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Sunday, April 29, 2018

Teaching Tools for Fostering Understanding of Physics

(a shorter version of this post had been published in Phys. Educ. 50 (2015) 694-698,, October, 2015).

In a different post ( I have described the structure and the meaning of a map of operationally connected categories (MOCC) as an instrument for classifying physics problems.
In my teaching experience, MOCCs also proved to be a helpful teaching instrument. 
One of the use of MOCCs is having it drawn for a problem being solved in front of a class. The visualisation of logical connections between quantities helps students to grasp the logic of creating of the solution. Some students develop a habit of using MOCC when study physics.
Below is an example of a MOCC developed by a student for topic "Electric Current".
The pedagogical use of MOCCs is more efficient if combined with the use of other learning aids (a.k.a. teaching tools).

(I) A physicist always compares a given problem against a set of previously known situations (models), and to do that he or she uses a certain classification (usually on a subconscious level). A teacher can show students this kind of mental work as a part of the problem-solving process.

An example of a model classification for problem solving

Any process of recognition is always based on some classification parameters and their values.

For example, in elementary Kinematics, to identify the model we deal with two main parameters of classification: 1. The form of the trajectory; 2. The behavior of the speed. Within the standard framework, the following values of the parameters are important:
In relation to the values of the parameters, four main kinematics models can be identified.
One cannot use the table to solve any problem on Kinematics, but we can use the principle!

(II) When the model is identified; then we can assemble a set of the most important physical quantities needed to investigate the model, for example as shown in the table below (these are the physical quantities which are most probably involved in solving a problem on Kinematics).
(III) Finally, we can write equations which (most probably) will be useful for solving a problem. For example, the table below represents the correspondence between the kinematical models and the formulae which can be used for them.
 It is important to emphasize that this step – choosing equations – is usually the last step of the analysis of the problem (when done by an expert). After this step physics is done, merely mathematical calculations are left.
(IV) When a physicist reads a problem he/she translates it immediately (and intuitively) into the text written using a general language. For example, a problem “For a takeoff, an airplane needs to reach speed of 100 m/s. The engines provide acceleration of 8.33 m/s2. Find the time it takes for the plain to reach the speed.” will be translated as: “A body moves from rest with a constant acceleration (which is given) and at some instant of time (which is unknown) has a specific speed (which is given).”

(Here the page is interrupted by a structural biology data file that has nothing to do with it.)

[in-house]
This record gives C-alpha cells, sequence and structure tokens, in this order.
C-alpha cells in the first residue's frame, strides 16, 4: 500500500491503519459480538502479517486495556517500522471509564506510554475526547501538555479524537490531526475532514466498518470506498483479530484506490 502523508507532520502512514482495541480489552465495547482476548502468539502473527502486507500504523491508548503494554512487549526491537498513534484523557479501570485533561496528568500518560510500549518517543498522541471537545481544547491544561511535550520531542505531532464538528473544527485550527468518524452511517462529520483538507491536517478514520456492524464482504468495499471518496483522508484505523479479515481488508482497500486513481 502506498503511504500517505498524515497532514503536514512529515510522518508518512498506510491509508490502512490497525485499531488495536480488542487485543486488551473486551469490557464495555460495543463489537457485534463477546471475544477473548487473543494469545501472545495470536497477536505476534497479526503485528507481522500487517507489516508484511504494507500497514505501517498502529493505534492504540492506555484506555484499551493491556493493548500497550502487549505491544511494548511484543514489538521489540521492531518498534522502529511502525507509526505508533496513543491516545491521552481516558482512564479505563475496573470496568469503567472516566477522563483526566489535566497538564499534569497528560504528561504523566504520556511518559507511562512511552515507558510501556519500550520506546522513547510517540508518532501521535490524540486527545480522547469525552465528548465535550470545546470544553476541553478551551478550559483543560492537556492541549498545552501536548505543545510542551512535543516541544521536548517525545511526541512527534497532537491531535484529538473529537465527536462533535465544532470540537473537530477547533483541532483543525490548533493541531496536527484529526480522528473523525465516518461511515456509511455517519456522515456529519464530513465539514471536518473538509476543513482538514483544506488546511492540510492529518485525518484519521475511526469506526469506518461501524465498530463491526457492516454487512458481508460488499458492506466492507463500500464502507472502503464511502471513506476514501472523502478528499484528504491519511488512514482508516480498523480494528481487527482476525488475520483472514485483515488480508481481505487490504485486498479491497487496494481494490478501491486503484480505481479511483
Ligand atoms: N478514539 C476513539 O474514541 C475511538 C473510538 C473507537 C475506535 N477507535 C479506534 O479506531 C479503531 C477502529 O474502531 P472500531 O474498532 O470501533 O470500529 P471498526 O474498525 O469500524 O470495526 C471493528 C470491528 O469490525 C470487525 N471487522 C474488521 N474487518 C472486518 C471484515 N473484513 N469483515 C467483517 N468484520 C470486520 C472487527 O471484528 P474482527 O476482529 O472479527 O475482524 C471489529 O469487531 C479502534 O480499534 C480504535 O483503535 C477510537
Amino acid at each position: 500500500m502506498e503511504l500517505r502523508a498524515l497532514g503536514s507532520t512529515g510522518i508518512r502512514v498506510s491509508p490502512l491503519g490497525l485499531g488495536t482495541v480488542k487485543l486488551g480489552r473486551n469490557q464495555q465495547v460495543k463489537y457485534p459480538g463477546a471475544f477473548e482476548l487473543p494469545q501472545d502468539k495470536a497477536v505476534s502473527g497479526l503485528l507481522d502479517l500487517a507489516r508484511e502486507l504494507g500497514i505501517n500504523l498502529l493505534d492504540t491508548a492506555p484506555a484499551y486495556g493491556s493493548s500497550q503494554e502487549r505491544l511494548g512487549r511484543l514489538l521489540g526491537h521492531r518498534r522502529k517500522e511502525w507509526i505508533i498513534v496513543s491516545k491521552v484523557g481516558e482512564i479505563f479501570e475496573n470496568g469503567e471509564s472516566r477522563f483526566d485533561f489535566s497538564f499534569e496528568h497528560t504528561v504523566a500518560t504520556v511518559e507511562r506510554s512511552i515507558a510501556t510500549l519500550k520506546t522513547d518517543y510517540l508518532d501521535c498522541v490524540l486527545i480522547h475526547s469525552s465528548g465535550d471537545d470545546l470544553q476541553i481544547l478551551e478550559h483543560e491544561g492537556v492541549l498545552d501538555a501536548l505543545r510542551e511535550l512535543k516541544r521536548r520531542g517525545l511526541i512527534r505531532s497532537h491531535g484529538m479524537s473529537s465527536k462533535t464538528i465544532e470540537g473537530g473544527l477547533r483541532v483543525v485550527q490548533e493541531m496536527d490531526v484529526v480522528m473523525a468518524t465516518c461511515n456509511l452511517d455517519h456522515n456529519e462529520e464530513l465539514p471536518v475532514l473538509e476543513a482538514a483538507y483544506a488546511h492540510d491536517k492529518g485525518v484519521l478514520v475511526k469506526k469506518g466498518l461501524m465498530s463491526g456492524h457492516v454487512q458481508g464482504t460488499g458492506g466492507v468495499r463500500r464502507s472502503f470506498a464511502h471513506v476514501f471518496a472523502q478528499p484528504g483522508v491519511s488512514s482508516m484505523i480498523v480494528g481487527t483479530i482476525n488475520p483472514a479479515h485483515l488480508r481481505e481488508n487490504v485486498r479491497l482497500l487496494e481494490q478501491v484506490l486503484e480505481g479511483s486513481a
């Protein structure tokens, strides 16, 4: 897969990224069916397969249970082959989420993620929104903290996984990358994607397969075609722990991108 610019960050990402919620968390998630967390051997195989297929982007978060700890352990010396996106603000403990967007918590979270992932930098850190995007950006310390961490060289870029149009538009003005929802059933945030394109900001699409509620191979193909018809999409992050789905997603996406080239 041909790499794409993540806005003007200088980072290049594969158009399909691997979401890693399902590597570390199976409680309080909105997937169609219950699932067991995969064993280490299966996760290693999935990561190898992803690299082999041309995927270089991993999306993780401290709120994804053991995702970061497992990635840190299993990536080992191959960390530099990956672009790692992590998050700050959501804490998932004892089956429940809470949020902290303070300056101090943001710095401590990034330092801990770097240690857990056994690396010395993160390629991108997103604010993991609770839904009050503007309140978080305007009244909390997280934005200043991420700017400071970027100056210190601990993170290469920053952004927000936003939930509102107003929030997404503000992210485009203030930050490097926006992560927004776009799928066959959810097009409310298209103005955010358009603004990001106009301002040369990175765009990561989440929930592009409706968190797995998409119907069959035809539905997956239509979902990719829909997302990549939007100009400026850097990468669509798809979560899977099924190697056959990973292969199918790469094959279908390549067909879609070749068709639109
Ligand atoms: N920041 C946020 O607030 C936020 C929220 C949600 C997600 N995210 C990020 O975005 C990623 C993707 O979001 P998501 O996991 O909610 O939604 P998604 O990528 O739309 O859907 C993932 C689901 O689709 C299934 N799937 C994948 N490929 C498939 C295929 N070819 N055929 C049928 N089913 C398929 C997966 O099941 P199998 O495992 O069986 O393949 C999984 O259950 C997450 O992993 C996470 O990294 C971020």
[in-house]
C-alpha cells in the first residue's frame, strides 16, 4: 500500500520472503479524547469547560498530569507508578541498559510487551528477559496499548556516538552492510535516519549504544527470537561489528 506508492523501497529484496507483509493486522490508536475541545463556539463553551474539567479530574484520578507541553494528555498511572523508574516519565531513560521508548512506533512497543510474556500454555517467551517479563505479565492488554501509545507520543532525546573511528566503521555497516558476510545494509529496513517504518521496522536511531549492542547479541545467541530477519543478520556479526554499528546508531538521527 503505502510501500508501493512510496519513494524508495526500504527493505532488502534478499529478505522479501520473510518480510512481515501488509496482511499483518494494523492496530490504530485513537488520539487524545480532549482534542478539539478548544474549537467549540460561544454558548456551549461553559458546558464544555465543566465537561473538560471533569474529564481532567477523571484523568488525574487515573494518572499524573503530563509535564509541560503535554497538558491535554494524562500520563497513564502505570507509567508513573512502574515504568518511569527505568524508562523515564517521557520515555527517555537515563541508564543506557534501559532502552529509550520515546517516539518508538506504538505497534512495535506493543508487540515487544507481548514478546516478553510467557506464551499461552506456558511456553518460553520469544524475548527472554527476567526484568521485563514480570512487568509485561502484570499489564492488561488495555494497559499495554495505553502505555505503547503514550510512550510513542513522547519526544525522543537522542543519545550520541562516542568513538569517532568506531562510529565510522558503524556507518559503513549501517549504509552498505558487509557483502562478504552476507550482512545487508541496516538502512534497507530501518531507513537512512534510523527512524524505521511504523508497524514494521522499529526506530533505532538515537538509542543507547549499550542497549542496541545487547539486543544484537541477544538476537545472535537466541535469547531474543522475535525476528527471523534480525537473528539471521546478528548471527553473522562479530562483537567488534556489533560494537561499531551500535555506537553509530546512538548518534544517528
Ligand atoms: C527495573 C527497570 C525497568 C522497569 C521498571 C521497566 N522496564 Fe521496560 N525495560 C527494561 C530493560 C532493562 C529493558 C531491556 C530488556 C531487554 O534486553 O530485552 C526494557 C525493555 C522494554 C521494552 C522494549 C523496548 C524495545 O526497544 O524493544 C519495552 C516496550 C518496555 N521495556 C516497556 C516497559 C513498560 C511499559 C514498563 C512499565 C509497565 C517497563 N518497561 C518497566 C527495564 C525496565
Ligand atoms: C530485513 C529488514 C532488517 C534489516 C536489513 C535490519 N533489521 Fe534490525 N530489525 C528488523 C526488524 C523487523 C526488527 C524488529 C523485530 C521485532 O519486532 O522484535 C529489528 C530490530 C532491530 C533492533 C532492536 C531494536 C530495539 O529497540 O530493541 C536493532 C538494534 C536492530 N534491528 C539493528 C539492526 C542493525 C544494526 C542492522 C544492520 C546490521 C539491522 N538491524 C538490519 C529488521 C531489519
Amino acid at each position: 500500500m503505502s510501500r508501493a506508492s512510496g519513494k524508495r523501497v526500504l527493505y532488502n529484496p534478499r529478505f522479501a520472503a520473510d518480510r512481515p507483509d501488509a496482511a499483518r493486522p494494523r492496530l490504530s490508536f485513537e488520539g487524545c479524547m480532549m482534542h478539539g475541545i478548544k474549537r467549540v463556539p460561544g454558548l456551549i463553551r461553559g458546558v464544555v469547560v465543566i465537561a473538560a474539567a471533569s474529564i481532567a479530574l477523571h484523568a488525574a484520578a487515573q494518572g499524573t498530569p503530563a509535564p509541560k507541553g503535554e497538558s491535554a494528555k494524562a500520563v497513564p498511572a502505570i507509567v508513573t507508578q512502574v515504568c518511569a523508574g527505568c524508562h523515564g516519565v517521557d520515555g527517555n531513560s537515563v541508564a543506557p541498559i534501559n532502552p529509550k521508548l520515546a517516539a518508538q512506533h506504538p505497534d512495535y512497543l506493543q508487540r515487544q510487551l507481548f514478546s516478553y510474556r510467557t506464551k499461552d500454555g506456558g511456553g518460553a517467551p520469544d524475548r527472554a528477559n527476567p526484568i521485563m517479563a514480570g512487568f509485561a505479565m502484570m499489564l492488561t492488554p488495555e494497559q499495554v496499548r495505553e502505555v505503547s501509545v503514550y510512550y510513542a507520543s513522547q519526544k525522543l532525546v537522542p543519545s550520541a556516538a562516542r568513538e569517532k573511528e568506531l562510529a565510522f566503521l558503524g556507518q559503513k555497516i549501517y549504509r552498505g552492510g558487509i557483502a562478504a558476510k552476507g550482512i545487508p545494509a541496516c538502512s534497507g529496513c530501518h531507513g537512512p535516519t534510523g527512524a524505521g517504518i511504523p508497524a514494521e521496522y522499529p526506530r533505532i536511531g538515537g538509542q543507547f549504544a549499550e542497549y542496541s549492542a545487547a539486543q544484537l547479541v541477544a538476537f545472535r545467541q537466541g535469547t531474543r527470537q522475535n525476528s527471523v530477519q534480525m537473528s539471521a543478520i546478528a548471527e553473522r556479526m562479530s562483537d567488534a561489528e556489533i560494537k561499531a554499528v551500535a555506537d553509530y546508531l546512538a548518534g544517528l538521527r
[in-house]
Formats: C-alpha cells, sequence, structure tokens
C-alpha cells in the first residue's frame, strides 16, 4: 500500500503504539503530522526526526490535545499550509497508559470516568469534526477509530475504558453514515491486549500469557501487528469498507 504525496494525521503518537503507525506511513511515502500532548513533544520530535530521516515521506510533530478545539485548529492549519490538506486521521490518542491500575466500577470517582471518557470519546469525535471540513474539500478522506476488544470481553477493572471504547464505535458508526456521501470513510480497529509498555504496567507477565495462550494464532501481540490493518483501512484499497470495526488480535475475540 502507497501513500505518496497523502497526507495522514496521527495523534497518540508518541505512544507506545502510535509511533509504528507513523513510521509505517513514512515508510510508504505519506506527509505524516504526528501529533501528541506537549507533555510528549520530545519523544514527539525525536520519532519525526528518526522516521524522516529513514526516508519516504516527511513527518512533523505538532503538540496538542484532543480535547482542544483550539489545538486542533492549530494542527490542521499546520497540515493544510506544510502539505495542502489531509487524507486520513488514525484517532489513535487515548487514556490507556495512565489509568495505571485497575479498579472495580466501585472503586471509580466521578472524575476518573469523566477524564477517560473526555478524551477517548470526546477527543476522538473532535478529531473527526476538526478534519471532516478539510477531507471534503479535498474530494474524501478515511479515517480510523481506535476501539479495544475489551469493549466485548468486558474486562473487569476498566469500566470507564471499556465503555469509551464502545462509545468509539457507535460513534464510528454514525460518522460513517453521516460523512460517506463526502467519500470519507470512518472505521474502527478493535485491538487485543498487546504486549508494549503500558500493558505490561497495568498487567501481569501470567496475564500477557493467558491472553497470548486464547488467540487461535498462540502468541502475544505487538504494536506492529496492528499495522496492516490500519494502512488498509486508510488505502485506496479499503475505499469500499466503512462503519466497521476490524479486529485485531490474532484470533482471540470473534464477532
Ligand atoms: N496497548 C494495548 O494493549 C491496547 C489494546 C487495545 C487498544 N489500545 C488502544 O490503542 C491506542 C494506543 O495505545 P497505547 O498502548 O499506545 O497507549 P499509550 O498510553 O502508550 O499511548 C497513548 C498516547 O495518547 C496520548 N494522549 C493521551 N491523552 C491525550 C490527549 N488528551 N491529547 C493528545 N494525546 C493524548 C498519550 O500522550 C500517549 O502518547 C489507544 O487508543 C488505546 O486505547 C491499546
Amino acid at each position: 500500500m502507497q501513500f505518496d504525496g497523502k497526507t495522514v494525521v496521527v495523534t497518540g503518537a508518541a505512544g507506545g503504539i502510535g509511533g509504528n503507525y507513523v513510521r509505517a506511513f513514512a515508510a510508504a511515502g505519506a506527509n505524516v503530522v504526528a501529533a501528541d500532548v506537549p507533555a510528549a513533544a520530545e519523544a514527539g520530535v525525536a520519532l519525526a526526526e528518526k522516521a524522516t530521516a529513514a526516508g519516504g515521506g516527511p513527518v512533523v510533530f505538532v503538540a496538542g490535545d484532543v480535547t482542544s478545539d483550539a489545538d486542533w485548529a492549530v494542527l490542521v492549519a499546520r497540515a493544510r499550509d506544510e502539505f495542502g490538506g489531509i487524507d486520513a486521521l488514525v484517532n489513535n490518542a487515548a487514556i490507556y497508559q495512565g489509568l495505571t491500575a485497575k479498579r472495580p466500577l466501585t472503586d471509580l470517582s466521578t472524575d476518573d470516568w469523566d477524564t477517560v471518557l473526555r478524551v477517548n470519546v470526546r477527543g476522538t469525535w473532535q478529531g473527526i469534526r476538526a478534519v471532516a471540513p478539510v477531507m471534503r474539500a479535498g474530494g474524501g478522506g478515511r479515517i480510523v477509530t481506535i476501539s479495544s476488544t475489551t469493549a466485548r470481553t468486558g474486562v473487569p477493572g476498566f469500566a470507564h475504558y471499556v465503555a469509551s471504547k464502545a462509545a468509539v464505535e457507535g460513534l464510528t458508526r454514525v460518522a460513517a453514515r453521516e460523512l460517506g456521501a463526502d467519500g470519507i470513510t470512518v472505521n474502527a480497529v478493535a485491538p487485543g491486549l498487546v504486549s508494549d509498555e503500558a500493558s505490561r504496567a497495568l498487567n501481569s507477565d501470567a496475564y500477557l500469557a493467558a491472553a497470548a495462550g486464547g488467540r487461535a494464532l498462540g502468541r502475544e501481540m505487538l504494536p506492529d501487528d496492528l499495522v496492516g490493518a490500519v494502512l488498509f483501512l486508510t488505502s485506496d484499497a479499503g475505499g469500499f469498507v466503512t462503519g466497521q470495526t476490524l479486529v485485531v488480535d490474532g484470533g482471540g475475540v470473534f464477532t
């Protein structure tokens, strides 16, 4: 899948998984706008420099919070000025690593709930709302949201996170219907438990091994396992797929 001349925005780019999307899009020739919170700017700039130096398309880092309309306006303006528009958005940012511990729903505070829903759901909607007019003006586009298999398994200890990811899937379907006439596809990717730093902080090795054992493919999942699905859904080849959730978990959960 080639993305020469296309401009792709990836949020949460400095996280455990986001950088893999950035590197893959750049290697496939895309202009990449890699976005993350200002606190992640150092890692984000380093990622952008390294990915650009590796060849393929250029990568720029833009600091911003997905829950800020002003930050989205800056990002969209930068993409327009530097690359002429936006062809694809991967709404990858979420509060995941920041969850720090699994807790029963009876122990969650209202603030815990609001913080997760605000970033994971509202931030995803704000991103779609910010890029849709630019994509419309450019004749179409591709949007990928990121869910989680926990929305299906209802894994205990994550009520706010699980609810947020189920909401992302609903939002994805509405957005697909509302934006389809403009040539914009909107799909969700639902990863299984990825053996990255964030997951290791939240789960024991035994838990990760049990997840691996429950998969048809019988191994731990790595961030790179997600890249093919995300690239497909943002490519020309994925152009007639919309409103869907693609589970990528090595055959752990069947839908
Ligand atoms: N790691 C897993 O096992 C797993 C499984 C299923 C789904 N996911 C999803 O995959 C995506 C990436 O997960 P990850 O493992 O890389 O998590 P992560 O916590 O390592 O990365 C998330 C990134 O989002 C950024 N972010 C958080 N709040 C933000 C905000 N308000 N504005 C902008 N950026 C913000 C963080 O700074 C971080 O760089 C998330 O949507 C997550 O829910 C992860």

A special tool – “a dictionary” – will help students to conduct this kind of translation.
An example of  “a dictionary”:

  All the learning aids (a.k.a. teaching tools) describe above can be used as a part of the tool for measuring learning outcomes of students taking physics course: students can be offered identify a model, translate a problem, draw a MOCC for the given problem, to follow a general algorithm for solving physics problems.
A teacher also may find useful my description of a general thinking process  which is a part of a reasoning every expert problem solver uses when solving a physics problem.
Thank you for visiting,
Dr. Valentin Voroshilov
Education Advancement Professionals

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Voroshilov V., “Universal Algorithm for Solving School Problems in Physics” // in the  book "Problems in Applied Mathematics and Mechanics". - Perm, Russia, 1998. - p. 57.

Voroshilov V., “Application of Operationally-Interconnect Categories for Diagnosing the Level of Students' Understanding of Physics” // in the book “Artificial Intelligence in Education”, part 1. - Kazan, Russia, 1996. - p. 56.

Voroshilov V., “Quantitative Measures of the Learning Difficulty of Physics Problems” // in the book “Problems of Education, Scientific and Technical Development and Economy of Ural Region”. - Berezniki, Russia, 1996. - p. 85.

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